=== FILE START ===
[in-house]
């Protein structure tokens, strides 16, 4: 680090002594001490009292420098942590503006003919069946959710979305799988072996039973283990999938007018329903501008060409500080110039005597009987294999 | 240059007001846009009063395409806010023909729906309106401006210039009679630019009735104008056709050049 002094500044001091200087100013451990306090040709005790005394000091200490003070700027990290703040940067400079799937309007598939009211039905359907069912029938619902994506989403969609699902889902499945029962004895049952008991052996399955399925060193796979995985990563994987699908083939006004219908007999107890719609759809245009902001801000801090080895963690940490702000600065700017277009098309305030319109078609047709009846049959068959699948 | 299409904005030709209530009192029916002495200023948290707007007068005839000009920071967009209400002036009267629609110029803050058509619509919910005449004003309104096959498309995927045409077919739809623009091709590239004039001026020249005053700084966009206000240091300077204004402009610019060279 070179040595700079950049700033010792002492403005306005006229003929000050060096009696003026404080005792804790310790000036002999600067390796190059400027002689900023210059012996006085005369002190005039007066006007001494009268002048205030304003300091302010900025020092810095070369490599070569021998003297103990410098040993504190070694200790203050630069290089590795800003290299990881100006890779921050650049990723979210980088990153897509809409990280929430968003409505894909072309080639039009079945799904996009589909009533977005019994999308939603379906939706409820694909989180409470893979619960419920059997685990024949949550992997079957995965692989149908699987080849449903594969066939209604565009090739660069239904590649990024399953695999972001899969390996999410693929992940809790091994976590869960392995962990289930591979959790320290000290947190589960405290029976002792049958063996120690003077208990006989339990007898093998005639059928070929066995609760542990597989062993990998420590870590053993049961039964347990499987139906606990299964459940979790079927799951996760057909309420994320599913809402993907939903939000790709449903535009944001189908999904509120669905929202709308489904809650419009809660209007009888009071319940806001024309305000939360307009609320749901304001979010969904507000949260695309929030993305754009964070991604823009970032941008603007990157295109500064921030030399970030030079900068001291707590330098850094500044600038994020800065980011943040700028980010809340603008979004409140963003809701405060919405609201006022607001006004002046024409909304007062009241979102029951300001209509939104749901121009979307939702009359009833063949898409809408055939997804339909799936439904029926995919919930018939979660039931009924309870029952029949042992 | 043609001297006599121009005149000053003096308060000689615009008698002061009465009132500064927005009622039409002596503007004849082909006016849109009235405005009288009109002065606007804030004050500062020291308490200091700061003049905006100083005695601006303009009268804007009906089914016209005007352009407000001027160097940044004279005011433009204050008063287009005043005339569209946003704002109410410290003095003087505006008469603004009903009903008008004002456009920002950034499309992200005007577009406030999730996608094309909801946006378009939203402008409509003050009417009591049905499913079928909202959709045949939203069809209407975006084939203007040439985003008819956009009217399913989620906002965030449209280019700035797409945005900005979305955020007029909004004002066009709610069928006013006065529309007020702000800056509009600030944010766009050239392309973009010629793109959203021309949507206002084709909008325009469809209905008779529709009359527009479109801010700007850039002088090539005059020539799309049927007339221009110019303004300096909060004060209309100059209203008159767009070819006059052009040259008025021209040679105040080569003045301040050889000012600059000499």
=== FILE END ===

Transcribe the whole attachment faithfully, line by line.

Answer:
[in-house]
């Protein structure tokens, strides 16, 4: 680090002594001490009292420098942590503006003919069946959710979305799988072996039973283990999938007018329903501008060409500080110039005597009987294999 | 240059007001846009009063395409806010023909729906309106401006210039009679630019009735104008056709050049 002094500044001091200087100013451990306090040709005790005394000091200490003070700027990290703040940067400079799937309007598939009211039905359907069912029938619902994506989403969609699902889902499945029962004895049952008991052996399955399925060193796979995985990563994987699908083939006004219908007999107890719609759809245009902001801000801090080895963690940490702000600065700017277009098309305030319109078609047709009846049959068959699948 | 299409904005030709209530009192029916002495200023948290707007007068005839000009920071967009209400002036009267629609110029803050058509619509919910005449004003309104096959498309995927045409077919739809623009091709590239004039001026020249005053700084966009206000240091300077204004402009610019060279 070179040595700079950049700033010792002492403005306005006229003929000050060096009696003026404080005792804790310790000036002999600067390796190059400027002689900023210059012996006085005369002190005039007066006007001494009268002048205030304003300091302010900025020092810095070369490599070569021998003297103990410098040993504190070694200790203050630069290089590795800003290299990881100006890779921050650049990723979210980088990153897509809409990280929430968003409505894909072309080639039009079945799904996009589909009533977005019994999308939603379906939706409820694909989180409470893979619960419920059997685990024949949550992997079957995965692989149908699987080849449903594969066939209604565009090739660069239904590649990024399953695999972001899969390996999410693929992940809790091994976590869960392995962990289930591979959790320290000290947190589960405290029976002792049958063996120690003077208990006989339990007898093998005639059928070929066995609760542990597989062993990998420590870590053993049961039964347990499987139906606990299964459940979790079927799951996760057909309420994320599913809402993907939903939000790709449903535009944001189908999904509120669905929202709308489904809650419009809660209007009888009071319940806001024309305000939360307009609320749901304001979010969904507000949260695309929030993305754009964070991604823009970032941008603007990157295109500064921030030399970030030079900068001291707590330098850094500044600038994020800065980011943040700028980010809340603008979004409140963003809701405060919405609201006022607001006004002046024409909304007062009241979102029951300001209509939104749901121009979307939702009359009833063949898409809408055939997804339909799936439904029926995919919930018939979660039931009924309870029952029949042992 | 043609001297006599121009005149000053003096308060000689615009008698002061009465009132500064927005009622039409002596503007004849082909006016849109009235405005009288009109002065606007804030004050500062020291308490200091700061003049905006100083005695601006303009009268804007009906089914016209005007352009407000001027160097940044004279005011433009204050008063287009005043005339569209946003704002109410410290003095003087505006008469603004009903009903008008004002456009920002950034499309992200005007577009406030999730996608094309909801946006378009939203402008409509003050009417009591049905499913079928909202959709045949939203069809209407975006084939203007040439985003008819956009009217399913989620906002965030449209280019700035797409945005900005979305955020007029909004004002066009709610069928006013006065529309007020702000800056509009600030944010766009050239392309973009010629793109959203021309949507206002084709909008325009469809209905008779529709009359527009479109801010700007850039002088090539005059020539799309049927007339221009110019303004300096909060004060209309100059209203008159767009070819006059052009040259008025021209040679105040080569003045301040050889000012600059000499």